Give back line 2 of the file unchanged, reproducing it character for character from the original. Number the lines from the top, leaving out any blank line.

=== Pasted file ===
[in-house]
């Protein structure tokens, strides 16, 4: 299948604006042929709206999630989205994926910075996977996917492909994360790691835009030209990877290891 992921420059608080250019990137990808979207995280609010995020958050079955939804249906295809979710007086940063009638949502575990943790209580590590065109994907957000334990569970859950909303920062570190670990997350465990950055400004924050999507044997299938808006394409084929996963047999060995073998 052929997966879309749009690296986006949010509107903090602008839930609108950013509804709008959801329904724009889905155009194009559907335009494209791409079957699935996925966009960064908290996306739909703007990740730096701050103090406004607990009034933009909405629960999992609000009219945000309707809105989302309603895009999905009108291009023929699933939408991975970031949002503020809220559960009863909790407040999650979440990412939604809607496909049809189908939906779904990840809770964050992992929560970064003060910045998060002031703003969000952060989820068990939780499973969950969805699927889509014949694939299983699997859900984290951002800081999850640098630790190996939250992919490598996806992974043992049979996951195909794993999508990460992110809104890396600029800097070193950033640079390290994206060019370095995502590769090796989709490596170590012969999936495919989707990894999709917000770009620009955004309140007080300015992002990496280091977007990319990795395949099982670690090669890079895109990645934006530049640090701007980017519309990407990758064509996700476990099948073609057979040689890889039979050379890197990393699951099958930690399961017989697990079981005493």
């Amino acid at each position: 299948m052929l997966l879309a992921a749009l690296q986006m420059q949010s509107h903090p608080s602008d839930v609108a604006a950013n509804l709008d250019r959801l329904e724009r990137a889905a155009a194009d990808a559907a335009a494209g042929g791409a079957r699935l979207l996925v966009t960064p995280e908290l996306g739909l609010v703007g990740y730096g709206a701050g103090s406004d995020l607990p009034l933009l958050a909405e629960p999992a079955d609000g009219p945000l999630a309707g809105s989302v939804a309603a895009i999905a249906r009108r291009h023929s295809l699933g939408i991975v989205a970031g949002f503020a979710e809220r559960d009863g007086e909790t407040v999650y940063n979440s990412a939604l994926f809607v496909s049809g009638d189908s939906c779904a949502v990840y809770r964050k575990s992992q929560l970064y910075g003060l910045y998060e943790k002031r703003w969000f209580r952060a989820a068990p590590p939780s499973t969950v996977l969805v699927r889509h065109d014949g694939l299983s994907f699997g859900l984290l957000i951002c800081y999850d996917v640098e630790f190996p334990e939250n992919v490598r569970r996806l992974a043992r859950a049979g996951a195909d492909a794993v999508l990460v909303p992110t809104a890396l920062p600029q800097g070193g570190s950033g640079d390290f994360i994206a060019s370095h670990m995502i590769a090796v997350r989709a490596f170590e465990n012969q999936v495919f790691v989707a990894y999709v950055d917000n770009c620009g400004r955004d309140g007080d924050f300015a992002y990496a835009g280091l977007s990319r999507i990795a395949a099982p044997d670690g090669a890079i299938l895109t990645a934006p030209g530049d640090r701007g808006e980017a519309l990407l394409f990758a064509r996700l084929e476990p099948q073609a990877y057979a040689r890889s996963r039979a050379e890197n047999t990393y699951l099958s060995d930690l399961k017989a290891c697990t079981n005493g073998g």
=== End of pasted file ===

């Protein structure tokens, strides 16, 4: 299948604006042929709206999630989205994926910075996977996917492909994360790691835009030209990877290891 992921420059608080250019990137990808979207995280609010995020958050079955939804249906295809979710007086940063009638949502575990943790209580590590065109994907957000334990569970859950909303920062570190670990997350465990950055400004924050999507044997299938808006394409084929996963047999060995073998 052929997966879309749009690296986006949010509107903090602008839930609108950013509804709008959801329904724009889905155009194009559907335009494209791409079957699935996925966009960064908290996306739909703007990740730096701050103090406004607990009034933009909405629960999992609000009219945000309707809105989302309603895009999905009108291009023929699933939408991975970031949002503020809220559960009863909790407040999650979440990412939604809607496909049809189908939906779904990840809770964050992992929560970064003060910045998060002031703003969000952060989820068990939780499973969950969805699927889509014949694939299983699997859900984290951002800081999850640098630790190996939250992919490598996806992974043992049979996951195909794993999508990460992110809104890396600029800097070193950033640079390290994206060019370095995502590769090796989709490596170590012969999936495919989707990894999709917000770009620009955004309140007080300015992002990496280091977007990319990795395949099982670690090669890079895109990645934006530049640090701007980017519309990407990758064509996700476990099948073609057979040689890889039979050379890197990393699951099958930690399961017989697990079981005493």